Financial Co-Op Keeps Family-Like Culture While Working Remotely

Kathy Gurchiek By Kathy Gurchiek April 2, 2020
older woman working from home

​Welcome to the SHRM Online "Share Your Story" series, launched for HR professionals to share their experiences during the coronavirus pandemic.  

This story comes from Susan Halstead, SHRM-SCP, HR manager, and Amber Pratt, director of marketing and public relations, at Alabama Ag Credit's headquarters in Montgomery, Ala. It is a borrower-stockholder financial cooperative for farms, timber and forestry operations, agribusiness, landowners, and rural homes and homesites in 40 counties in central and south Alabama.

While Take Our Daughters and Sons to Work Day won't be observed in the office this April 23 as individuals work remotely to stop the spread of COVID-19, the employees of Alabama Ag Credit can practice a form of it now when they have to come into one of the organization's sparsely populated offices—or as they work from home.

"We have very remote offices in some of our locations and that means our employees have remote challenges," said Amber Pratt, director of marketing and public relations. Amber Pratt, director of marketing and public relations at Alabama Ag Credit

More than half of the 80 employees now telework, but they can't do all of their tasks from home.

"In order for them to process a payment or something like that, they need to be able to come into the office." When they do that, it's OK, she said, to bring their children. Pratt, for example, had her 7-year-old daughter with her when she made the 45-minute drive to the office on Tuesday. 

It also gives children the opportunity to complete online schoolwork they are unable to do at home. 

When the co-op pivoted from five of its 80 employees teleworking full time to 48 teleworking full time, it invested $17,000 in equipment to outfit those workers with the technology they needed. That included Chromebooks, laptops, monitors, dual screens and, in some cases, Wi-Fi hotspots.

Alabama Ag Credit had the technology in place and a continuity plan, including a budget, to scale telework to all of its employees, said Susan Halstead, SHRM-SCP, HR manager. 

Susan Halstead, SHRM-SCP, HR manager at Alabama Ag Credit

[SHRM members-only toolkit: Managing Flexible Work Arrangements]

In the post-pandemic world, telework is definitely "something we're going to be looking at, as to how much of this we can continue," she said. "Overall, the experience has definitely been a learning one."

It has been eye-opening for department heads, Pratt said, and they are now "able to say this is possible. We are producing the same amount of work" and providing customer service without being in the office.

Employees enjoy the flexibility that working remotely provides, Pratt said, but miss the social aspect of being in an office.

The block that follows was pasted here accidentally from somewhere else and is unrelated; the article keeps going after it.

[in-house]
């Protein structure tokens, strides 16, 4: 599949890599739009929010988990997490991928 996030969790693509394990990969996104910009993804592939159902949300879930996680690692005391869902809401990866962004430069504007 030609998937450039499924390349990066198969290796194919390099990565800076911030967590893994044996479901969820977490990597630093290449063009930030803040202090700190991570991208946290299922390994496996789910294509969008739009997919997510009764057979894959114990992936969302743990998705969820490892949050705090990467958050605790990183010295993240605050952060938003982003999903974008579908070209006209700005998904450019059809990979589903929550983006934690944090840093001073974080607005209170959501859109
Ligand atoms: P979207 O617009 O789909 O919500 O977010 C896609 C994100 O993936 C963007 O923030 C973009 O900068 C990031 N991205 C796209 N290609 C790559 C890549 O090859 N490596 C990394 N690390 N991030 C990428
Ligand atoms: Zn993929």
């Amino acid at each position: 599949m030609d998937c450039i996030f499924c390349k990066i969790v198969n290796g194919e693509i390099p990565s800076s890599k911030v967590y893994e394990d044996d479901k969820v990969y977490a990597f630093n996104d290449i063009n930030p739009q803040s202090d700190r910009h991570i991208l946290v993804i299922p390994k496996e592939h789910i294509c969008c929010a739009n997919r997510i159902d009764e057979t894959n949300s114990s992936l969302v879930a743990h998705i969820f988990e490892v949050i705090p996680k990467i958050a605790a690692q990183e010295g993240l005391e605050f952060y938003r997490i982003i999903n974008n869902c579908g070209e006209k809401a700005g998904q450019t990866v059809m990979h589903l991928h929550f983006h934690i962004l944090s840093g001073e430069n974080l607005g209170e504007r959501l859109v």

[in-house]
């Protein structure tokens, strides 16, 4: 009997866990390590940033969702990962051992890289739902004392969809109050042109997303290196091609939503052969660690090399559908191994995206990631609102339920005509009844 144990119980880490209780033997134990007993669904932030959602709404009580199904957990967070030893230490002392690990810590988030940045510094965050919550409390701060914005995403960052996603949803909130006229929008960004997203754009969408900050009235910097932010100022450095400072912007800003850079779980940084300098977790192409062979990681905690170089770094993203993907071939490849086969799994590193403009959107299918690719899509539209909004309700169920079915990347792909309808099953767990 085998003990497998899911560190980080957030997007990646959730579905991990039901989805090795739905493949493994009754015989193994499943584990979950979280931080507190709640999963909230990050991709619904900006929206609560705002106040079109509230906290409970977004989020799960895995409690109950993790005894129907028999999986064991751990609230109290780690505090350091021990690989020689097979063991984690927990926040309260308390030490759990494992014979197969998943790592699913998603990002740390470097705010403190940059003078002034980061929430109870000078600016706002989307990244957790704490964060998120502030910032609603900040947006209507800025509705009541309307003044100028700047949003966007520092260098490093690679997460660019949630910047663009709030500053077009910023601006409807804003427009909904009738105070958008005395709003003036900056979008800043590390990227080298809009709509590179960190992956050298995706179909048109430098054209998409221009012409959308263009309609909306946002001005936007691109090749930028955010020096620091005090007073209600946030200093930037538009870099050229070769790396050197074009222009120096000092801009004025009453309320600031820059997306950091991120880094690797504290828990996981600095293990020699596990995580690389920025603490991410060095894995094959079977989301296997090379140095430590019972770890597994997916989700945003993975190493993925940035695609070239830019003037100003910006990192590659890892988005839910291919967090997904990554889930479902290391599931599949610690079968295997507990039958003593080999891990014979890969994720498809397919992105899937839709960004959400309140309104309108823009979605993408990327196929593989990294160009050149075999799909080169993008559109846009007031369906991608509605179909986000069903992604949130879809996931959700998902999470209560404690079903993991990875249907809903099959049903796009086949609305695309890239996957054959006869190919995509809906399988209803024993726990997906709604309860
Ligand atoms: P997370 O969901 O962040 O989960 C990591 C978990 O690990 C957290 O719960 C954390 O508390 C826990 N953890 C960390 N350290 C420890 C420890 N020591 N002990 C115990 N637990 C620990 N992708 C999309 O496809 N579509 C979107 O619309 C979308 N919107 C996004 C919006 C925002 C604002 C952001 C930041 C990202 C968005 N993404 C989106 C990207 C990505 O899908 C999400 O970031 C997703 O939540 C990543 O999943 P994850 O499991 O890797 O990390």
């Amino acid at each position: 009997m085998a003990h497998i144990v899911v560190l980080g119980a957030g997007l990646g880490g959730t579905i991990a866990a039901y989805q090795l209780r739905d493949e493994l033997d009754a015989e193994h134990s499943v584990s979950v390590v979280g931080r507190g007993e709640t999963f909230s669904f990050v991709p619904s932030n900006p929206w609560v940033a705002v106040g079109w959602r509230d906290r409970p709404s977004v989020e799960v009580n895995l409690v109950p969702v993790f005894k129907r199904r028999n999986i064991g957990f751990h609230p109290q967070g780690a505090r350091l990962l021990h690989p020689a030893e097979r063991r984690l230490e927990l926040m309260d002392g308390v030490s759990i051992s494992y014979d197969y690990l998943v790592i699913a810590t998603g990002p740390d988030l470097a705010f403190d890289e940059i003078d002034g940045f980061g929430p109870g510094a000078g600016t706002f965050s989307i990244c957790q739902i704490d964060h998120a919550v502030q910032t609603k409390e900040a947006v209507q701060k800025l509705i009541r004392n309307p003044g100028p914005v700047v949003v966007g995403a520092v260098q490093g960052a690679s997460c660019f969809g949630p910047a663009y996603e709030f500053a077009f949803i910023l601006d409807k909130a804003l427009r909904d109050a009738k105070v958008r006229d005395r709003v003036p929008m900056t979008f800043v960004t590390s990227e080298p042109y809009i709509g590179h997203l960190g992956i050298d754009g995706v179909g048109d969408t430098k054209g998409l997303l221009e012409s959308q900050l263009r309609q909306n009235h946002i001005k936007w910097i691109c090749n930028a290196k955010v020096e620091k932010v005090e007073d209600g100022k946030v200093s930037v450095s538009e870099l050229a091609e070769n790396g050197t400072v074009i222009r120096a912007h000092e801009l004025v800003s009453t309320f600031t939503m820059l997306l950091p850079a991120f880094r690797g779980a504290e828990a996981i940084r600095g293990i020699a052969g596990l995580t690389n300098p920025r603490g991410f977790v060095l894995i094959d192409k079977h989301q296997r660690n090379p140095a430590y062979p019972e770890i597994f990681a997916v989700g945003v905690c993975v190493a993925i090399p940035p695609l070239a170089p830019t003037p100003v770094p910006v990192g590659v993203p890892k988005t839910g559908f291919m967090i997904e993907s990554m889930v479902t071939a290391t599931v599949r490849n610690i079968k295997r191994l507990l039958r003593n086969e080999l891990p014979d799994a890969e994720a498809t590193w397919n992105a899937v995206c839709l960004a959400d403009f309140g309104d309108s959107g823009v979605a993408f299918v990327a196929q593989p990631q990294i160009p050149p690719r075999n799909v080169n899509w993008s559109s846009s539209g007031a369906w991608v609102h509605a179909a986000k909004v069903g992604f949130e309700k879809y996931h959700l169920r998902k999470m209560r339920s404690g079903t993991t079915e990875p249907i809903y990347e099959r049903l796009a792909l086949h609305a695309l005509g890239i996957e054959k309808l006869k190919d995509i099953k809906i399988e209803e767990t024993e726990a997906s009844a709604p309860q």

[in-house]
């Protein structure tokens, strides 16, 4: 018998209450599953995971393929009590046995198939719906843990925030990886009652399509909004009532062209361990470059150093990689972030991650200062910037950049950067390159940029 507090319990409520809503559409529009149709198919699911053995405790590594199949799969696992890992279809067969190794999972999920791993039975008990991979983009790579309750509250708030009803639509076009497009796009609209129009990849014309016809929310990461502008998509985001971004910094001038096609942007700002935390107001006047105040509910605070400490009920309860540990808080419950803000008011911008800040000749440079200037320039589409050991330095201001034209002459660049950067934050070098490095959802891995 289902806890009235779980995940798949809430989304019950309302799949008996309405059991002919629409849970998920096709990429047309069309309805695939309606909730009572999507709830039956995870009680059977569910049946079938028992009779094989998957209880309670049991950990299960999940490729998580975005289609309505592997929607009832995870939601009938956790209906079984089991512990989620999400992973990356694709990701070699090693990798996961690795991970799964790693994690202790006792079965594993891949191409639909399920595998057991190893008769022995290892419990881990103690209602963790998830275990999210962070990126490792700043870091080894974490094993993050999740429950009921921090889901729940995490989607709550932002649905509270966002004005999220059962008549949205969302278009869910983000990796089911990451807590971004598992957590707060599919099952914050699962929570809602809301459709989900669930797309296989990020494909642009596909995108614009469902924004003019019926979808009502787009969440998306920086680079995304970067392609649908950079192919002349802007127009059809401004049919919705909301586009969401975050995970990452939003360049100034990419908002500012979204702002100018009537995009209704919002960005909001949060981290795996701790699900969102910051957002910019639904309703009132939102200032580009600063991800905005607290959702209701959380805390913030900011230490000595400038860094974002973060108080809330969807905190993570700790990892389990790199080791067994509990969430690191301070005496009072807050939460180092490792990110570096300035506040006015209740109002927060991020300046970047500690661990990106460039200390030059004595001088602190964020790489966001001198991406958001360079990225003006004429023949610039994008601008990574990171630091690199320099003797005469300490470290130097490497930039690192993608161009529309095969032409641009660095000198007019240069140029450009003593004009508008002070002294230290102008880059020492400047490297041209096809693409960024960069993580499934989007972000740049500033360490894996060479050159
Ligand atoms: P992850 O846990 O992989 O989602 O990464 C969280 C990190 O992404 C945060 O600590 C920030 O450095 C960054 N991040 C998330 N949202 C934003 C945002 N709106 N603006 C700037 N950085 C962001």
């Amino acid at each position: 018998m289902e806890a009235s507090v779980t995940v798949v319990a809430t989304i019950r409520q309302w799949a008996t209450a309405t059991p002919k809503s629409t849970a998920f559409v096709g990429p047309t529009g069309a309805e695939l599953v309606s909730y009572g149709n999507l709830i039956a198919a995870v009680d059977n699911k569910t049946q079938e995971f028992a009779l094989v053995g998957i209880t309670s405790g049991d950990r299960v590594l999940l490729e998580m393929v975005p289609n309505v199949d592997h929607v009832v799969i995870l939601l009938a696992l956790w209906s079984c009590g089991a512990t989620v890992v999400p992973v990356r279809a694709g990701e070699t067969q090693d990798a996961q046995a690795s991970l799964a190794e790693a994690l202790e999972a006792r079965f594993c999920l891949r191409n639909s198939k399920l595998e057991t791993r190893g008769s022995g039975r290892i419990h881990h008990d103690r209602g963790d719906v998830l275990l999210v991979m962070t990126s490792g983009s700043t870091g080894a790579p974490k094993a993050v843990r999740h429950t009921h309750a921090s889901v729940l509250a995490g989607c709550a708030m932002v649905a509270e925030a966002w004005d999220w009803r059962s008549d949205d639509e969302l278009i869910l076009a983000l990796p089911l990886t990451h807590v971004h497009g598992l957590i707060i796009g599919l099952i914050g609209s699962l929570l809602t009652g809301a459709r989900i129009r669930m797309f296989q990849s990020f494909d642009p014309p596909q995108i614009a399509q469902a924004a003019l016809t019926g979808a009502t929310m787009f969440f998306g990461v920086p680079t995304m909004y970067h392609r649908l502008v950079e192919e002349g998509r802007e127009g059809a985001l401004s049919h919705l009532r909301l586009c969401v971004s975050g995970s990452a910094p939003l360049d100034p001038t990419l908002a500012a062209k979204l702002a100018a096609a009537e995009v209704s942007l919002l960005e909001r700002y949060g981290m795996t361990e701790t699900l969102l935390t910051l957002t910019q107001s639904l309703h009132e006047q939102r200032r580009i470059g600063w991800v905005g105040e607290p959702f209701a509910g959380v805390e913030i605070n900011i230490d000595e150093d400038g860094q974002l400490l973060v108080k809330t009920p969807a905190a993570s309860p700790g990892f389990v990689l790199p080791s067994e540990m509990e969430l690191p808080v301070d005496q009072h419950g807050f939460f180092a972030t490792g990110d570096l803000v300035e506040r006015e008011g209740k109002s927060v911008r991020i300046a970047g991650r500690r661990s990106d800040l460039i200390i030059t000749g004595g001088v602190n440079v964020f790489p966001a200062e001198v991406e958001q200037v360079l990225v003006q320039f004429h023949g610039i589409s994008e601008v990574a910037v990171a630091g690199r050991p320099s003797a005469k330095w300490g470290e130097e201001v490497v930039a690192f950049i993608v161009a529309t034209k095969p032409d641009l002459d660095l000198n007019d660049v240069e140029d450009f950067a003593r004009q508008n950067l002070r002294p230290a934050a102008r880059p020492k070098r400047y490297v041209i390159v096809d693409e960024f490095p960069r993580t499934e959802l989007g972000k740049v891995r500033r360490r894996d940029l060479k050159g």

"We do feel like family, so it's just missing seeing each other's faces, the socializing aspect," she said, but staff are keeping things as lighthearted as possible by connecting online and sharing photos.

"All of our employees are pretty essential people," Pratt said. "We're used to them getting out and talking with the farmers and people in our industry. I do think it's been an adjustment for those working [completely] remotely and keeping that interaction on a personal level when we're not able to see them."

Adding to employee stress are five tornadoes that have ripped through the state in recent days. While no workers have experienced property damage, some have helped clear downed trees and other debris. The latest tornado directly impacted co-op customers in Eufaula, Ala., where two dozen homes were destroyed.

Managers have been conducting weekly conference calls and check-ins with team members. So far, "I don't think a financial [impact] has hit the bulk of them," Pratt said. All employees are being paid at their full salaries, she said, but an internal survey to ask about additional stresses showed that a few employees will face some level of income loss due to their spouse's employment situation.

Alabama Ag Credit has adjusted its employee assistance program (EAP) to make counselors available around the clock to help employees and their families in a variety of ways, including with stress management and financial challenges, Halstead said.

While usage was not strong initially when the EAP was rolled out May 2019, there has been more participation in the past month or two as the co-op has reminded employees about the program.

"A lot of our employees are dealing with the stress of having their family at home, too," she observed. "As an organization we're understanding of that. If you have a baby in your lap while you're talking to us [in a video call], that's OK. Having that flexibility has been very important for our staff."

What is your organization doing to stay connected? Drop us an e-mail at

More from This Series:
Share Your Story: Company Reaches Out to Housebound Employees


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